We can't imagine how terrifying it is to be stranded out at sea all alone, but this 19-year-old Indonesian actually experienced it and survived!
An Indonesian teenager survived 48 days adrift at sea in a floating fish trap before he was rescued by a cargo vessel and taken to Japan, officials said on Monday.
"Aldi said he had been scared and often cried when adrift", said Fajar Firdaus, a diplomat based in the Japanese city of Osaka.
The crew pulled the teenager close to the vessel and plucked his weak-body from the Guam waters.
Earlier in July 2018, Aldi Novel Adilangi was carrying out his job as a lamp keeper on a floating fish trap (known as a rompong) while 125km at sea off the coast of North Sulawesi, according to The Guardian.
The teenager was employed to light the rompong's lamps, created to attract the fish, and according to his father had done the job since he was sixteen.
Every week, the owner would send someone to harvest the fish in the trap and give Mr Aldi a week's worth of supplies: food, gas for cooking, clean water and fuel for the generator.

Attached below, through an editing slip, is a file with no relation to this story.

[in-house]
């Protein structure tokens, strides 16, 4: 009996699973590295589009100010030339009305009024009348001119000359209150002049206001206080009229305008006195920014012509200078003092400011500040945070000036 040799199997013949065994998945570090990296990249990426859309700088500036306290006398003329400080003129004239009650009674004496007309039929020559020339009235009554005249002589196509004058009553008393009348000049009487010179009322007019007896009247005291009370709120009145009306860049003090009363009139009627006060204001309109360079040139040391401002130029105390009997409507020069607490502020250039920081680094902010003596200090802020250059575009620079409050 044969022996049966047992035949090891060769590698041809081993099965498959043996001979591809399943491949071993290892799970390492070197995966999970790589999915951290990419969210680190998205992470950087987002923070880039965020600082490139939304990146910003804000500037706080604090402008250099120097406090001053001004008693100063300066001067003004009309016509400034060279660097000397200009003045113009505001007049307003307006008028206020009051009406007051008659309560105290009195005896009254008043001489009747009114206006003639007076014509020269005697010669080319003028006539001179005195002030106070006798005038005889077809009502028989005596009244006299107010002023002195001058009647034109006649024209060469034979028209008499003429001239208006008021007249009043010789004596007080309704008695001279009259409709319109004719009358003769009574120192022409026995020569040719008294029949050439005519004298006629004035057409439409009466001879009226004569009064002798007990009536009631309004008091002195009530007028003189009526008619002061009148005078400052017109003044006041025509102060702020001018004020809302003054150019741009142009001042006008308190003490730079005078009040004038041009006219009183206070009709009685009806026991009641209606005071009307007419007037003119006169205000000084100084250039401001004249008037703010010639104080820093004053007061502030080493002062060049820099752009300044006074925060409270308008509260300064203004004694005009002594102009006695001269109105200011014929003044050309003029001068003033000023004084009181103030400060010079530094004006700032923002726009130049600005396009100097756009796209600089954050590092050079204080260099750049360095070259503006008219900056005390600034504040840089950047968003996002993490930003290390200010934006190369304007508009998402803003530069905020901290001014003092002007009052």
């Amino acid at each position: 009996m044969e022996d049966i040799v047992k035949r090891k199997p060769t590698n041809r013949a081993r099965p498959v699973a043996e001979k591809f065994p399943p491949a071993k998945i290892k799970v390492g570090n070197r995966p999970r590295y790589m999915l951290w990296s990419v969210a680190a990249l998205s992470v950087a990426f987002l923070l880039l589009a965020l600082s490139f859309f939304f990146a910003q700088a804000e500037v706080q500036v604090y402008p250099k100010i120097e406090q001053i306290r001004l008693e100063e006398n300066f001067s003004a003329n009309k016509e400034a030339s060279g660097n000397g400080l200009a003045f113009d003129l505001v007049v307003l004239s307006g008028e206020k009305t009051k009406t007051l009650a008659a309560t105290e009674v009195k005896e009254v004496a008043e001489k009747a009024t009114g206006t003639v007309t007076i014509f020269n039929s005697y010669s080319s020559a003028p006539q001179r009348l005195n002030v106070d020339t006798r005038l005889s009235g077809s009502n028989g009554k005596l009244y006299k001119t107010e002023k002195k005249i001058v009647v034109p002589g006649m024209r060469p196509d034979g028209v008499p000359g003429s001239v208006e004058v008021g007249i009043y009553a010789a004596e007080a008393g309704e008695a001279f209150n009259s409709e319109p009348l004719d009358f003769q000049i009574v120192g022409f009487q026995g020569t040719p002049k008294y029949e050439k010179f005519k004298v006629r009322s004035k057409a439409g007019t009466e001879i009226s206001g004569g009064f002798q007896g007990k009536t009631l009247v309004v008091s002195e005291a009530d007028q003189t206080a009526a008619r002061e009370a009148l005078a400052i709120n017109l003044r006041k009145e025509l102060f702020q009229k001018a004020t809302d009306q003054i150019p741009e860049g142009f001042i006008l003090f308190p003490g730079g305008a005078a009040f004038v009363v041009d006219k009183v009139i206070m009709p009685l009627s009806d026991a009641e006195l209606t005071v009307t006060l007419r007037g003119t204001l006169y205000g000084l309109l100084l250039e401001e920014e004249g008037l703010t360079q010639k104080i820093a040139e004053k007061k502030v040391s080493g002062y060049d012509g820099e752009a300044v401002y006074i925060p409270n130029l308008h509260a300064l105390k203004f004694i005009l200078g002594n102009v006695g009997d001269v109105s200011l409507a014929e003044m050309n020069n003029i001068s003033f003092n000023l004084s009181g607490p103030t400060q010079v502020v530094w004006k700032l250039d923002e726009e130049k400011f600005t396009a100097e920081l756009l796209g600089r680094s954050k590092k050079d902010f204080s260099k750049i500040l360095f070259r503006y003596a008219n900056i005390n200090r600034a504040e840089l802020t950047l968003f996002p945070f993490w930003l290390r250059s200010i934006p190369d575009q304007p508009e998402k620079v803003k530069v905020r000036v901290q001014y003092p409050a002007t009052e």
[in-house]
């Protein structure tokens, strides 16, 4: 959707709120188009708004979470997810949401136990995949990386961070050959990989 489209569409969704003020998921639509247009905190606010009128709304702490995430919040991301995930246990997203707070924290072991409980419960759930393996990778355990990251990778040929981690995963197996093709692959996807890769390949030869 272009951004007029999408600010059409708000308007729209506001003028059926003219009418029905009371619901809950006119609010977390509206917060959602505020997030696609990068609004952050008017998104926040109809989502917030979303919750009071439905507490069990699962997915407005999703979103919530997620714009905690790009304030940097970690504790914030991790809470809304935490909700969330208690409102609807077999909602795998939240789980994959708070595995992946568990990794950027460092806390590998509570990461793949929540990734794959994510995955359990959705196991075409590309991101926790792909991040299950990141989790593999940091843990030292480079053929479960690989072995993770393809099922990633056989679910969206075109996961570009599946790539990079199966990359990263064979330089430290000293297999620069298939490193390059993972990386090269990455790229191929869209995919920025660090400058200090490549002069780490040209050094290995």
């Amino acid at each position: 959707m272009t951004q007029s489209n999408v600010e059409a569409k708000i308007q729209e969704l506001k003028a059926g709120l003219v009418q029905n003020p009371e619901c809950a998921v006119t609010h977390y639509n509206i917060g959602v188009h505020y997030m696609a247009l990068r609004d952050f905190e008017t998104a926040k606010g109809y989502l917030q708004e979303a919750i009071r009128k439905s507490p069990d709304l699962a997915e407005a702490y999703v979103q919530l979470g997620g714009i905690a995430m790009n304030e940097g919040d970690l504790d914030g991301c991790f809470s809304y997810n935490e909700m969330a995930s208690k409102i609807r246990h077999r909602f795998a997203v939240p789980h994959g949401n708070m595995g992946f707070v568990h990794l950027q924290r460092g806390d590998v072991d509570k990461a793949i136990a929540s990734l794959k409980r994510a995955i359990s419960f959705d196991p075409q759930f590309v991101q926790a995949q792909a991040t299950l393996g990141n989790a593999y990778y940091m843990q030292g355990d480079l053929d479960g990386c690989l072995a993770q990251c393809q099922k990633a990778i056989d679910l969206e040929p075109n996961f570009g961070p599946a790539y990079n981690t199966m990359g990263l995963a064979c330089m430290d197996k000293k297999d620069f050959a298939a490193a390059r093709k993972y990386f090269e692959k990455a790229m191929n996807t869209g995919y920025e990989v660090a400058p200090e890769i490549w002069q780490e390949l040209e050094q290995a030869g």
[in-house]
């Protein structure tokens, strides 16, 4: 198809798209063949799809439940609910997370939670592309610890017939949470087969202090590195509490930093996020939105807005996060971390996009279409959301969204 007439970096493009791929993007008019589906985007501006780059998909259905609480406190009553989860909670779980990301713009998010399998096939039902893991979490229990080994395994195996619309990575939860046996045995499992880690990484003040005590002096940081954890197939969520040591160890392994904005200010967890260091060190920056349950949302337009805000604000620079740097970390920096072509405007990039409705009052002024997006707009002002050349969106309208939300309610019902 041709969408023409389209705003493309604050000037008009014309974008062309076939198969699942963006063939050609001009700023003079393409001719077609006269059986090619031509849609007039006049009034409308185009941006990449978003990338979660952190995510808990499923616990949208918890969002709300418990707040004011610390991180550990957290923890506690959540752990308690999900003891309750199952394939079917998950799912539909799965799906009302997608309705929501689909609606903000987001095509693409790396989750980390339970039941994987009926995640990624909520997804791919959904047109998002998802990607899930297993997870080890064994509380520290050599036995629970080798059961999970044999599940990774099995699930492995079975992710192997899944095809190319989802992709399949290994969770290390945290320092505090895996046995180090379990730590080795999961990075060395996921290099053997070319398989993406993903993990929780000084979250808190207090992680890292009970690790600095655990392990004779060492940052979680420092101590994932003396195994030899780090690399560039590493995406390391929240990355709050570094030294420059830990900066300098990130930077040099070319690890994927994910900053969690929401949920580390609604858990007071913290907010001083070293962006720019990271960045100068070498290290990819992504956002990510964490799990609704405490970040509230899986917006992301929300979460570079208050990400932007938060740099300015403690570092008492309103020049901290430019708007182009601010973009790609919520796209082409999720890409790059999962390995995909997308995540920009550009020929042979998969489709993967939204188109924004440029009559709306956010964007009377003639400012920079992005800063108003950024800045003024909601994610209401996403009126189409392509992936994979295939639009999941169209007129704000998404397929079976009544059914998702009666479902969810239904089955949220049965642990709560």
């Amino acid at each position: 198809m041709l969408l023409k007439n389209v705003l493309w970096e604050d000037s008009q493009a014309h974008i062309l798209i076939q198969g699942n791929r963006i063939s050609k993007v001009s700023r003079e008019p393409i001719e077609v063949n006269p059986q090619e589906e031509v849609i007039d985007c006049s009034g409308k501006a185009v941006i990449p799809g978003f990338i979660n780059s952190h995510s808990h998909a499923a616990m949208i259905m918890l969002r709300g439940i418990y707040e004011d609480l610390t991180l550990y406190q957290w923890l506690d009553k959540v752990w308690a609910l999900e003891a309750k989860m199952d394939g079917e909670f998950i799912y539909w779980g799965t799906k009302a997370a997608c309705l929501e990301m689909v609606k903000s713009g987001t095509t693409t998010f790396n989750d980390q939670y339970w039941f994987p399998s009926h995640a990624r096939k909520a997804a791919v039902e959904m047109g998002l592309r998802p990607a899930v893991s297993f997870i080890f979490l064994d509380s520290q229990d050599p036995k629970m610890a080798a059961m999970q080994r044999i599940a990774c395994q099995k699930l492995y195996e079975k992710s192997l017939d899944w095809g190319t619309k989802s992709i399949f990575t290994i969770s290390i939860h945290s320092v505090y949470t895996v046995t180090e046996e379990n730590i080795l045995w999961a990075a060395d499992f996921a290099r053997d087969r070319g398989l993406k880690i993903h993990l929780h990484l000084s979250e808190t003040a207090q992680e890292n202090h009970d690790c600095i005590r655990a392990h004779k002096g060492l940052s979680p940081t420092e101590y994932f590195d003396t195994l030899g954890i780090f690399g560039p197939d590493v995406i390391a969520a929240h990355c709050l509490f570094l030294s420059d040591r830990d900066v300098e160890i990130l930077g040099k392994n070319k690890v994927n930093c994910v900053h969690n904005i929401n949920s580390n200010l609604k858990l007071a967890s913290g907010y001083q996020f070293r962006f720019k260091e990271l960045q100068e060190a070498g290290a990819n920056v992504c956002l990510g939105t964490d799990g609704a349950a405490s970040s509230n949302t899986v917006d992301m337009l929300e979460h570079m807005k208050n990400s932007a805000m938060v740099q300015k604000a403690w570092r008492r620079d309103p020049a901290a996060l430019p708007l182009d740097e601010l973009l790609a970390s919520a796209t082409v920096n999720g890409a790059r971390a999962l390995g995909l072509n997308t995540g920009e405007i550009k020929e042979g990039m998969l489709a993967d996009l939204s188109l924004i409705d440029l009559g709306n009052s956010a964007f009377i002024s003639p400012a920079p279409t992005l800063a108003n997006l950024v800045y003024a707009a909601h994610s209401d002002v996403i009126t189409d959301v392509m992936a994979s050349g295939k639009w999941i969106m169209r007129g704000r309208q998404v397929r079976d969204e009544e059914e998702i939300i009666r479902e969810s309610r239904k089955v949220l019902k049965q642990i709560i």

"After he ran out of the cooking gas, he burned the rompong's wooden fences to make a fire for cooking", Mirza Nurhidayat, another consular official, told the Jakarta Post.
The Indonesian Consulate in Osaka, Japan, says the 18-year-old was rescued by a Panamanian-flagged vessel off Guam on August 31, about 1,200 miles from his original location, and returned to Indonesia with officials earlier this month. "Every time he saw a large ship, he said he was hopeful, but more than 10 ships had passed him, none of them stopped".
"He drank by sipping water from his clothes that had been wetted by sea water".
Adilang is the youngest of four siblings and arrived back home on September 8, in good health despite his ordeal.
Aldi Novel Aldilang, 19, fourth from right, with his family after he returned to Indonesia.
One day his rompong was circle by a shark. The rope that had kept Mr Aldi's floating hut in place had torn, and the strong wind then blew him and the trap far to the north.